Should you get a Puppy or an Adult Dog?

One thought on “Should you get a Puppy or an Adult Dog?

  • March 20, 2020 at 11:59 am
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    I live alone on 3 acres in a semi-rural area of Ohio. While I had cats, people told me I needed a dog. We had dogs when I was s kid and I remembered too well the pee-soaked newspapers and chewed shoes. Still, once past the puppy stage and obedience school, they all grew to be great family companions. So my friend and I went to the shelter to find a young dog but not a puppy.

    Problem was all the adult dogs were over 9 years old and had major health problems and vet bills for their adoptions. But there were two adorable puppies 10 weeks old brother and sister and it took all my discipline to walk away. O. The way out I saw the girl puppy being adopted. I asked why the weren’t taking her brother, too and they had their reasons. I thought about him all alone in the cage and caved in and adopted him. He was like no puppy I’d had any experience with. At ten weeks he already knew all the basic commands and was house trained. The county jail is next to the shelter and inmates are recruited as dog walkers. Either Franklin was a prodigy or more likely, a dog-whisperer prisoner took a special interest in him.

    I work at home, though and Franklin couldn’t get my undivided attention enough so I asked the vet what would be a good breed to grow up with him. He recommended a lab. So 6 month old Franklin got a baby sister, Eleanor and for the most part, he instructed her in acceptable behavior.

    Five years later I went to the shelter to donate blankets and walked through the dog area. In the corner of a large cage was a dog with a damaged ear and a couple if scars on her face. I looked at her card – 6 years old brought in a year ago, adopted and returned three times. Reason: too active. Breed: pitbull mix. Seems any large dog of I determinate lineage gets labeled a pitbull. I walked into the cage and at first she was leary of me but but I senced no animosity ir agression. I sat down on the floor on the other side of the cage and talked to her. After about five minutes, she came to me and licked my hand.
    I asked about adopting her and told them I had five cats and two digs her age and size. We walked her through the cat area and she was fine with cats. So the next day Franklin and Ellie got a ride to the shelter to see if they wanted to adopt Lisa…an important play date. Franklin and Ellie got along fine with her and Lisa seemed fine with letting Franklin or even Ellie be the dominant. So Lisa came home with us.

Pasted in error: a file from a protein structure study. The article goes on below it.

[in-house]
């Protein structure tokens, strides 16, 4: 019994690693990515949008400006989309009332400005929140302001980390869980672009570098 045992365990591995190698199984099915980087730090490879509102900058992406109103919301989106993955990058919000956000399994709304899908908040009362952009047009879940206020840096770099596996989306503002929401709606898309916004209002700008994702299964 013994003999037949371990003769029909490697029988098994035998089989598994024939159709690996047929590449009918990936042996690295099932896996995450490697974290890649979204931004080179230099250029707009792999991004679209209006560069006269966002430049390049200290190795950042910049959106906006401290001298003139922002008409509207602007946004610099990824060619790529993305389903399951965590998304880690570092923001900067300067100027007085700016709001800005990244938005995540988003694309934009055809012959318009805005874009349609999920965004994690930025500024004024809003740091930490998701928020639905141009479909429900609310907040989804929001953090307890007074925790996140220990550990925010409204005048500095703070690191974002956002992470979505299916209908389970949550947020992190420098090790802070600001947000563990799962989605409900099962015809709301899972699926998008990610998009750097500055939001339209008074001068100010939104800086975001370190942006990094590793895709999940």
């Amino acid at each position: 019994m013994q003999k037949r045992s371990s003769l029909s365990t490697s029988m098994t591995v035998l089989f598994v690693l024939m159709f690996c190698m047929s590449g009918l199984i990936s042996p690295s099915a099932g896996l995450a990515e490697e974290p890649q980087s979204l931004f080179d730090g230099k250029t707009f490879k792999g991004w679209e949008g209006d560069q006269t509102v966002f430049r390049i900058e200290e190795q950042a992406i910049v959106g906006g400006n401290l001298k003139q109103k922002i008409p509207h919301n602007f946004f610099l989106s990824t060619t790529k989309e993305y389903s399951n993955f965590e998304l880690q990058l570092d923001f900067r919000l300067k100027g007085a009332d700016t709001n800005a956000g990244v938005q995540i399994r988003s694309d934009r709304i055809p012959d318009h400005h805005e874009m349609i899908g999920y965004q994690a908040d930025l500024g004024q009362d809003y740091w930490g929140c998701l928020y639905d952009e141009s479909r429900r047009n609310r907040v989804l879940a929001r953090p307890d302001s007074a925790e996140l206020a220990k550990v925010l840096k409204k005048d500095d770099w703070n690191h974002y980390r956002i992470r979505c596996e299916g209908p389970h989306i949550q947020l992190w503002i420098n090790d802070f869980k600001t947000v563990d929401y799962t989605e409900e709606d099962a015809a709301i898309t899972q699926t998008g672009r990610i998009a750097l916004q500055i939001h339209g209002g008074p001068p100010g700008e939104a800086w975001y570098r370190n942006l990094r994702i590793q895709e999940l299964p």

I’m sure she had been abused so I changed her name to Brandy. She would hide from men and was protective of her food. Day 2, Ellie got to close when Brandt was eating. I got between them and in the excitement, Brandy accidentally bit me on the rear. Teeth mark’s and huge bruise but I should have known better. I know it was an accident because Brandy ran and his in s corner, seeming awaiting punishment. I took the food to her and sat down with it between us and quietly talked to her while she finally started eating. After that she’d go out with Franklin and Ellie but just watch them play. Three months later I saw her wag her tail for the first time when she finally joined Franklin and Ellie playing. Shortly I took the family to the dog park where there’s a lake for swimming. Ellie loves to swim with me while Franklin just Wade’s. I was amazed when Brandy swam out to us. She is all muscle with small paws and I was sure swimming would be impossible for her but to be near me, she had to try.
    So now, Franklin the pre-trained 10 week old, Ellie, the 10-week old blank slate, and Brandy, adopted after 6 years of questionable treatment, are as great a pack as I could ever hope for
    The moral of this story is that any dog, no matter the age or previous experiences is a stranger until you get to know each other. if you love your dog unconditionally and show your dog how much you enjoy his company he will become to trust you and do anything to make you happy. If you don’t know how to communicate with your dog through words and motions, take an obedience class and DO THE HOMEWORK! The classes are really more about training you than the dog. On the other hand, if you don’t have time for your dog, don’t blame the dog for forming habits that don’t make you happy.